The very fragility of these objects, represented by their aged display tags, highlights the necessity of keeping them behind glass. The dim lights of the museum, whilst enhancing the treasure-like nature of the displays, are for practical reasons so as not to damage the objects. But herein lies a further problem. The price of this preservation is the relegation of these items to the past, as curios of a bygone era. When in fact, many of these objects have a present day significance as important cultural signifiers. Objects previously created to be worn, touched or used in important ceremonies now lie still. An ornately decorated moccasin designed to be placed on a baby’s foot, a gift from another member of the family, now rests on a shelf. They become passive objects, viewed but later forgotten.
This passivity has the potential to rob objects of the stories they once told. The dangers of this are more significant now than ever with the rapid rise in the loss of traditional languages and cultures. Objects are a distinct part of this language of story telling and their removal from this context may result in the devastating loss of cultural knowledge and past experience.
To combat this, the Pitt Rivers Museum has embarked on a number of projects aiming to reconnect objects with their cultures. The Blackfoot Shirts Project was intended to assist Blackfoot people to reaffirm this part of their heritage. The Blackfoot people live on three reserves in southern Alberta, Canada, the Kainai Nation, the Piikani Nation and the Siksika Nation, and one reservation in northern Montana, USA.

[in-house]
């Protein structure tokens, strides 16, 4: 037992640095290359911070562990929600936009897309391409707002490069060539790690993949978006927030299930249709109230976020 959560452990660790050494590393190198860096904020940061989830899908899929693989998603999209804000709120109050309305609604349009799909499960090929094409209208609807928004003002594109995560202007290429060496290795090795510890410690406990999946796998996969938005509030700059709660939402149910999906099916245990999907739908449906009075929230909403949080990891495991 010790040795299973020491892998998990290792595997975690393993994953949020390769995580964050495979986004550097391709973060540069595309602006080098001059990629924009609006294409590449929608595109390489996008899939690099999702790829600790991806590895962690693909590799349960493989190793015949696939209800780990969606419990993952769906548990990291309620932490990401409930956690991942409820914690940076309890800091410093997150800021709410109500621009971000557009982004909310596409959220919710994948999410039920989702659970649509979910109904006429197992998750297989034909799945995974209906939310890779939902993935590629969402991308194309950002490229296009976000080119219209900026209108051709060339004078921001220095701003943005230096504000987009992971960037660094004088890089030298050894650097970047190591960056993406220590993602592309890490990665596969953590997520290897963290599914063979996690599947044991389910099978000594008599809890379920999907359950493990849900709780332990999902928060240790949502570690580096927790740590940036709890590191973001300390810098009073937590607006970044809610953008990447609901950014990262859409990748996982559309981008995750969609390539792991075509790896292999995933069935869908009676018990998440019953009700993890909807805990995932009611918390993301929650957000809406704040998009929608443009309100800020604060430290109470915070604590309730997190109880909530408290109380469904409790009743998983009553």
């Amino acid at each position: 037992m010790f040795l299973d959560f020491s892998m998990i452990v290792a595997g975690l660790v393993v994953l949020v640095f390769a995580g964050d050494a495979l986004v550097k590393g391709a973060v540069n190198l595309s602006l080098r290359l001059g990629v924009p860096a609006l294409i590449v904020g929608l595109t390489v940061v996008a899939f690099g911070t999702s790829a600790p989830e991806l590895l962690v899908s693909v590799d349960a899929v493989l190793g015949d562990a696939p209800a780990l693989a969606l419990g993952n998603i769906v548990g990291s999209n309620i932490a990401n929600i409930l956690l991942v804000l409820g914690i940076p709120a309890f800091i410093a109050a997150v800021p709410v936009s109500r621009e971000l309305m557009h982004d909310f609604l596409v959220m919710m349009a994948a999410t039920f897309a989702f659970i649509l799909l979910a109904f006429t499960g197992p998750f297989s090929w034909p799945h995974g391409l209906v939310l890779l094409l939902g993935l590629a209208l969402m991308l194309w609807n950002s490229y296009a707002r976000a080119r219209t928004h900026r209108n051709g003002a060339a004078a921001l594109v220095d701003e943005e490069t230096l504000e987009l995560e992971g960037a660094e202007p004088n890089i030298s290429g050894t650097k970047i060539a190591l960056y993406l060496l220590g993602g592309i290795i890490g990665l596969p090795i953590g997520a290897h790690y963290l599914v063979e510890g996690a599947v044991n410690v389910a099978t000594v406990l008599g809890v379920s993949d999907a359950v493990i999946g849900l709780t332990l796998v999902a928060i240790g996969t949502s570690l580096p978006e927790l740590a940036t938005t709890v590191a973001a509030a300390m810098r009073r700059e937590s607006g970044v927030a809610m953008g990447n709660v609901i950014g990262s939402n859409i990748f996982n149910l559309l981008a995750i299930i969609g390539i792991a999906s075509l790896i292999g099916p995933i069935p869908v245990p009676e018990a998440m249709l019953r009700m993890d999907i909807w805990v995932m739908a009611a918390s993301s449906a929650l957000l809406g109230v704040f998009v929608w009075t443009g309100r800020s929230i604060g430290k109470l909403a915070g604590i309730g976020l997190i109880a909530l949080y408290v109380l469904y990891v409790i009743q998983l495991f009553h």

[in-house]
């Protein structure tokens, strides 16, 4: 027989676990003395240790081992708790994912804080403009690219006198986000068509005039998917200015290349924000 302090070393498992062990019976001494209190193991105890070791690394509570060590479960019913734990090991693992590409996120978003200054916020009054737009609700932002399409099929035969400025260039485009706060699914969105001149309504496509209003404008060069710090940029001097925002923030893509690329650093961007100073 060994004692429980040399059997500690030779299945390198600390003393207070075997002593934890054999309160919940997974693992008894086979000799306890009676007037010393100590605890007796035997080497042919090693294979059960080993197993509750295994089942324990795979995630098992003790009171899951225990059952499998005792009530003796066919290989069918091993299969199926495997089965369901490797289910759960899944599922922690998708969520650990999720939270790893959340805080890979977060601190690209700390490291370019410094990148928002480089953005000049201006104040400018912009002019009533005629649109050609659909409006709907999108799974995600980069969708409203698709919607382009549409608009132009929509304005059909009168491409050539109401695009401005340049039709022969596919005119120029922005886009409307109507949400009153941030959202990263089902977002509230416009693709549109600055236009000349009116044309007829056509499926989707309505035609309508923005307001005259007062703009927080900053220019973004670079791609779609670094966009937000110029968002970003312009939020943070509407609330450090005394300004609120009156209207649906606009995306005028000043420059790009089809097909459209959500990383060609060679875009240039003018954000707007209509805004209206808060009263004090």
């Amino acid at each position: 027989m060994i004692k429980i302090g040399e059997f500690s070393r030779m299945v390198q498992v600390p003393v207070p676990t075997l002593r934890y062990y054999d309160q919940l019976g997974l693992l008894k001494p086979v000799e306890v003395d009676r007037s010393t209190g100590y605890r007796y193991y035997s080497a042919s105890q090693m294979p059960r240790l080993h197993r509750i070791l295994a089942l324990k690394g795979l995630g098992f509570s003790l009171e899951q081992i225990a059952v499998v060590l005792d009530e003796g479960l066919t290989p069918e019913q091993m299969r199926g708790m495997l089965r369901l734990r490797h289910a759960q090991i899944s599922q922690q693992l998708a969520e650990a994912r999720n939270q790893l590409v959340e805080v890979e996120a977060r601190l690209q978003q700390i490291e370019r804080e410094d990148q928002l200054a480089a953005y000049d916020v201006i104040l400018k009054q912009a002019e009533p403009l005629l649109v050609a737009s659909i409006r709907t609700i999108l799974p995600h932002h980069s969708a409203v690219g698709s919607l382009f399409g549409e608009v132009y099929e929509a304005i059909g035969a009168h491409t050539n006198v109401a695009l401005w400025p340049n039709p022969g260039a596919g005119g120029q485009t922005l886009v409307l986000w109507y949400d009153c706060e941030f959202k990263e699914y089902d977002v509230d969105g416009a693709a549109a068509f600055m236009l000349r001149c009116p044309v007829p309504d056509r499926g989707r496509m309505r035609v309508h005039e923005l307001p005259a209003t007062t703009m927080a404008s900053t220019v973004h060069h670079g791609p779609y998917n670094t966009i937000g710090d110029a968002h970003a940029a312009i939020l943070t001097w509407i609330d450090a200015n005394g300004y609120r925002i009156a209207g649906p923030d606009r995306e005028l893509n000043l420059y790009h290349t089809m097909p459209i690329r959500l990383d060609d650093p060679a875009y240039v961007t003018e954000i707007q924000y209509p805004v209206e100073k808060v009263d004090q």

The shirts range from work shirts designed to protect the body from wind and branches to beautifully fringed and decorated shirts for formal occasions.
Despite the fragile nature of the shirts, elders, ceremonialists, artists, teachers and high school students were able to handle the shirts and learn about their history. The reactions of the Blackfoot people reveal the importance and significance of these objects, ‘people of all ages gasped audibly at their beauty and power.’ ‘Some chose to speak or to sing to the shirts… Others brought gifts to honour the ancestors, or dressed in their best clothes.’ ‘Many women cried at the sight of the shirts, moved by both their beauty and by the fact they had never before had the chance to see such important heritage items’. These reactions are made all the more powerful with the knowledge that Native American people were discouraged and even banned from wearing traditional clothes under restrictive government policies. These shirts therefore have a dual meaning of not only identity but also defiance and resistance.
The wonder-rooms of the renaissance have been described as ‘a microcosm or theatre of the world, and a memory theatre.’ Yet, in places such as the Pitt Rivers Museum these are no longer forgotten memories. By harnessing the innate qualities of childhood: curiosity, wonderment and imagination, children and adults alike are able to connect with objects, creating memories and stories of their own.